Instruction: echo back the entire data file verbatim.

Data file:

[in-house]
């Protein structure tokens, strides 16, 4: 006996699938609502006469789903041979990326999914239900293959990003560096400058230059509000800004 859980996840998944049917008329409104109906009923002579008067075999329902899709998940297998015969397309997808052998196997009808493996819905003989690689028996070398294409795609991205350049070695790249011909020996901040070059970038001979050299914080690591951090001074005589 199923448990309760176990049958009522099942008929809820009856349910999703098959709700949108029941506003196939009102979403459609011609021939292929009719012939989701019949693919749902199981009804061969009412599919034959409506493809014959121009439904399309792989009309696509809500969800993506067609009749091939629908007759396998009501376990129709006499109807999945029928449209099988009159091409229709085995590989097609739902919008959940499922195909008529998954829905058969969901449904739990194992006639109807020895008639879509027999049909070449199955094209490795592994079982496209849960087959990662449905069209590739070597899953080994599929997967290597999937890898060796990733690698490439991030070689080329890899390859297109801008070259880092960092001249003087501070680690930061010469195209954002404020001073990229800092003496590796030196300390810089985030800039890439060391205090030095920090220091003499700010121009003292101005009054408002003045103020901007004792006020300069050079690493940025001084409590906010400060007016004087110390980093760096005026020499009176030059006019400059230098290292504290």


[in-house]
């Protein structure tokens, strides 16, 4: 006996699938609502006469789903041979990326999914239900293959990003560096400058230059509000800004 859980996840998944049917008329409104109906009923002579008067075999329902899709998940297998015969397309997808052998196997009808493996819905003989690689028996070398294409795609991205350049070695790249011909020996901040070059970038001979050299914080690591951090001074005589 199923448990309760176990049958009522099942008929809820009856349910999703098959709700949108029941506003196939009102979403459609011609021939292929009719012939989701019949693919749902199981009804061969009412599919034959409506493809014959121009439904399309792989009309696509809500969800993506067609009749091939629908007759396998009501376990129709006499109807999945029928449209099988009159091409229709085995590989097609739902919008959940499922195909008529998954829905058969969901449904739990194992006639109807020895008639879509027999049909070449199955094209490795592994079982496209849960087959990662449905069209590739070597899953080994599929997967290597999937890898060796990733690698490439991030070689080329890899390859297109801008070259880092960092001249003087501070680690930061010469195209954002404020001073990229800092003496590796030196300390810089985030800039890439060391205090030095920090220091003499700010121009003292101005009054408002003045103020901007004792006020300069050079690493940025001084409590906010400060007016004087110390980093760096005026020499009176030059006019400059230098290292504290």